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What happens to extended family in a divorce?

On Behalf of | May 18, 2022 | Divorce |

When you marry someone, you typically marry their family too. Unless all their relatives live far away, are estranged or dead, you will likely see them. It could be a lot, or it could be a little. If you have kids, that connection is likely to be even stronger.

That can all change when you divorce. The people who welcomed you into their homes with open arms may now tell you the door is firmly shut. Why is this, and what can you do about it?

Family comes first

Many people are loyal to their family first. However much they fall out, when push comes to shove, they are there for each other. Sadly some interpret that as meaning when a family member turns against you, they too feel obliged to turn against you.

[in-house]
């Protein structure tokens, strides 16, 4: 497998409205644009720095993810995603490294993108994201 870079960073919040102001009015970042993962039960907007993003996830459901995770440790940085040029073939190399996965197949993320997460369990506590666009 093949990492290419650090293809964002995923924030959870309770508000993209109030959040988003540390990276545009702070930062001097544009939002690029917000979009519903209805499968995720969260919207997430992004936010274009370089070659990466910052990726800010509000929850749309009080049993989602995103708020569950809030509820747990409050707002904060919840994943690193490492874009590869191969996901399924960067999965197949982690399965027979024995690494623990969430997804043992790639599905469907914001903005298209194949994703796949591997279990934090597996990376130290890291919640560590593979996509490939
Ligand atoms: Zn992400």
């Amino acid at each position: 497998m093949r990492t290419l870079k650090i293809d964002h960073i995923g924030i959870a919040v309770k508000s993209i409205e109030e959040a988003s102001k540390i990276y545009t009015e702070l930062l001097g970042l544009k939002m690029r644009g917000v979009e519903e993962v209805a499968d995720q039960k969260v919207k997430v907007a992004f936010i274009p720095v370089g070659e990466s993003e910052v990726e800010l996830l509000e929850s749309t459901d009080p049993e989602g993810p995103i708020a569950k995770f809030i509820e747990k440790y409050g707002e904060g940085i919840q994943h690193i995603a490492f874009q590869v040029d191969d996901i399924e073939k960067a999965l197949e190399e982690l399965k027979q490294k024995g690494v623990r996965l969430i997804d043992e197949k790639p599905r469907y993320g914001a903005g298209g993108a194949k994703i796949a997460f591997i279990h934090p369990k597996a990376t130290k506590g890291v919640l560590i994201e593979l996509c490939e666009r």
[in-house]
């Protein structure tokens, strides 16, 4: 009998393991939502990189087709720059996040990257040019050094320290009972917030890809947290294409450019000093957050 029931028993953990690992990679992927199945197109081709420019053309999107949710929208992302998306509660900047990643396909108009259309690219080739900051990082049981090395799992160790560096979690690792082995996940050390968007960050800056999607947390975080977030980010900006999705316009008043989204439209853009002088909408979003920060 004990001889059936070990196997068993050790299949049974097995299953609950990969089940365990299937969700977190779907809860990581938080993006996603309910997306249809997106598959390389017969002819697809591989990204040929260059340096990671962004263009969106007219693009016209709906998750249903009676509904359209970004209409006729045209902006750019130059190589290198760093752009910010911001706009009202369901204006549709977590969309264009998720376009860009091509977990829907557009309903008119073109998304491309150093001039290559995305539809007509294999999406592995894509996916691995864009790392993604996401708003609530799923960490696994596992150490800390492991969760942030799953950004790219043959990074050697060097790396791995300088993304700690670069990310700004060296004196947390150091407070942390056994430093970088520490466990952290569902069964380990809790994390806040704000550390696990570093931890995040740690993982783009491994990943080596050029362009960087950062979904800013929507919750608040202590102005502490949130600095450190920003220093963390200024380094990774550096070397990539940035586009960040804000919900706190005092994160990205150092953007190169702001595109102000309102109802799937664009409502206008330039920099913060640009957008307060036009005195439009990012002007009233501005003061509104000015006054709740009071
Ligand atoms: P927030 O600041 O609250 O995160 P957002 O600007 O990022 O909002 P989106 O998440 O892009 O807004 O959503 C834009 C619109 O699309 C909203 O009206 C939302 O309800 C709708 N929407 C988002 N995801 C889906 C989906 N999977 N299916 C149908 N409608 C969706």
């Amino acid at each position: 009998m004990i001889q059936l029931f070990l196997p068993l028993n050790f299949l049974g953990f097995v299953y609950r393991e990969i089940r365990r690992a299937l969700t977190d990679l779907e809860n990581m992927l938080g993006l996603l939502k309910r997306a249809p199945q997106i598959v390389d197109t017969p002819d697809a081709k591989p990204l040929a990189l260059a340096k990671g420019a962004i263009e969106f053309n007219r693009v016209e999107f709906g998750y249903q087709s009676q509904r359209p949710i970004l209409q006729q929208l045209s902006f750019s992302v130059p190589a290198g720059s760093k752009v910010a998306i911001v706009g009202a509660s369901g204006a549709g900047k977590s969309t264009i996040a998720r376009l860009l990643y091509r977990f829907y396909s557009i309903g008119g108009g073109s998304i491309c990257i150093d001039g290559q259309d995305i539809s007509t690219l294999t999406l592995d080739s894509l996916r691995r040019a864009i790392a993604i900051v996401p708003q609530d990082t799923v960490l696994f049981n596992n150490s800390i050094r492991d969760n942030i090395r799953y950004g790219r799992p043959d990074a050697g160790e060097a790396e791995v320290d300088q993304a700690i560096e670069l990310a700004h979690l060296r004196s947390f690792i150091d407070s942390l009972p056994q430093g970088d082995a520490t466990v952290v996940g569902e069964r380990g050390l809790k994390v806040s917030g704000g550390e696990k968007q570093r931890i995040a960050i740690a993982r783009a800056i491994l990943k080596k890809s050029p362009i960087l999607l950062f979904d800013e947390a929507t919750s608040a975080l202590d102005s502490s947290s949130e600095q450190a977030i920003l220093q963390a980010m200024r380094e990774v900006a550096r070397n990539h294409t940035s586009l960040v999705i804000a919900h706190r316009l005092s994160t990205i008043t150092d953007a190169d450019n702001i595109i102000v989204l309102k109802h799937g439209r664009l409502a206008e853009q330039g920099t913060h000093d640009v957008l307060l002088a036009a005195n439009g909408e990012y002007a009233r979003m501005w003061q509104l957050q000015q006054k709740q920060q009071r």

That could be down to their own overprotective instincts, where anyone that makes their little girl or boy cry must be bad. Or because your spouse has encouraged or even demanded they act like that.

Parents can struggle to see their child as capable of doing any wrong

You file for divorce because your spouse has abused you for years. Your in-laws cannot believe that the child they raised could be capable of cruelty.  Perhaps doing so would make them feel guilty. Hence they assume you must be lying and that you are the villain here.

Remember, things can work both ways. Your parents might also feel they must distance themselves from your spouse. All in all, it can result in pain for you, your spouse, your in-laws and your kids, who will perhaps suffer more than anyone.

Talking this through with your spouse is crucial to the future happiness of everyone. As is creating a custody arrangement that enables important relationships to continue.